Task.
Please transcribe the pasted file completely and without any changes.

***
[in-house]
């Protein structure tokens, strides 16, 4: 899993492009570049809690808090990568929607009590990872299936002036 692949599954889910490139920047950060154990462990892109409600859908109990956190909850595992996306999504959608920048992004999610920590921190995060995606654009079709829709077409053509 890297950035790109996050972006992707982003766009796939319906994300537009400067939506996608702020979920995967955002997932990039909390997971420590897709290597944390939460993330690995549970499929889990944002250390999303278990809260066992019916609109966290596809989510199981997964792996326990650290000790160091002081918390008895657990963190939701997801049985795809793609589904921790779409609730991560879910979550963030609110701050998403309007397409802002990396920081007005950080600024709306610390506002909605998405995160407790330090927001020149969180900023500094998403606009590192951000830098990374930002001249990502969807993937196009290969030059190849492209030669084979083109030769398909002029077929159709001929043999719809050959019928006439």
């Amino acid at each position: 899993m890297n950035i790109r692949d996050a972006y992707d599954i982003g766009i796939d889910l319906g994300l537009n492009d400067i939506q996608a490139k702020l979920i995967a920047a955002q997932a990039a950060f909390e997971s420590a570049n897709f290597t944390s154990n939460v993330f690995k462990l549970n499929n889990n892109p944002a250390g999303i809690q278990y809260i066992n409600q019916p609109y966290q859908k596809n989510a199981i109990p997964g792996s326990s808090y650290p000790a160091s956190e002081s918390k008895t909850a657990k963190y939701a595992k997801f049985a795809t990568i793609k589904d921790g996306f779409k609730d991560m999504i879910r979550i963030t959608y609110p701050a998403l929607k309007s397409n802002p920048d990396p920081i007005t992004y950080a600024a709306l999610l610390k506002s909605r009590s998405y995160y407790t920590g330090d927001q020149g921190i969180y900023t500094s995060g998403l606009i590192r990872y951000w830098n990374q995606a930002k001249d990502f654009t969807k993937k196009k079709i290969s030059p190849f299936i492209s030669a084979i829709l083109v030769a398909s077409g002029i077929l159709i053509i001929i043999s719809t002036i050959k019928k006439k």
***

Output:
[in-house]
């Protein structure tokens, strides 16, 4: 899993492009570049809690808090990568929607009590990872299936002036 692949599954889910490139920047950060154990462990892109409600859908109990956190909850595992996306999504959608920048992004999610920590921190995060995606654009079709829709077409053509 890297950035790109996050972006992707982003766009796939319906994300537009400067939506996608702020979920995967955002997932990039909390997971420590897709290597944390939460993330690995549970499929889990944002250390999303278990809260066992019916609109966290596809989510199981997964792996326990650290000790160091002081918390008895657990963190939701997801049985795809793609589904921790779409609730991560879910979550963030609110701050998403309007397409802002990396920081007005950080600024709306610390506002909605998405995160407790330090927001020149969180900023500094998403606009590192951000830098990374930002001249990502969807993937196009290969030059190849492209030669084979083109030769398909002029077929159709001929043999719809050959019928006439």
């Amino acid at each position: 899993m890297n950035i790109r692949d996050a972006y992707d599954i982003g766009i796939d889910l319906g994300l537009n492009d400067i939506q996608a490139k702020l979920i995967a920047a955002q997932a990039a950060f909390e997971s420590a570049n897709f290597t944390s154990n939460v993330f690995k462990l549970n499929n889990n892109p944002a250390g999303i809690q278990y809260i066992n409600q019916p609109y966290q859908k596809n989510a199981i109990p997964g792996s326990s808090y650290p000790a160091s956190e002081s918390k008895t909850a657990k963190y939701a595992k997801f049985a795809t990568i793609k589904d921790g996306f779409k609730d991560m999504i879910r979550i963030t959608y609110p701050a998403l929607k309007s397409n802002p920048d990396p920081i007005t992004y950080a600024a709306l999610l610390k506002s909605r009590s998405y995160y407790t920590g330090d927001q020149g921190i969180y900023t500094s995060g998403l606009i590192r990872y951000w830098n990374q995606a930002k001249d990502f654009t969807k993937k196009k079709i290969s030059p190849f299936i492209s030669a084979i829709l083109v030769a398909s077409g002029i077929l159709i053509i001929i043999s719809t002036i050959k019928k006439k």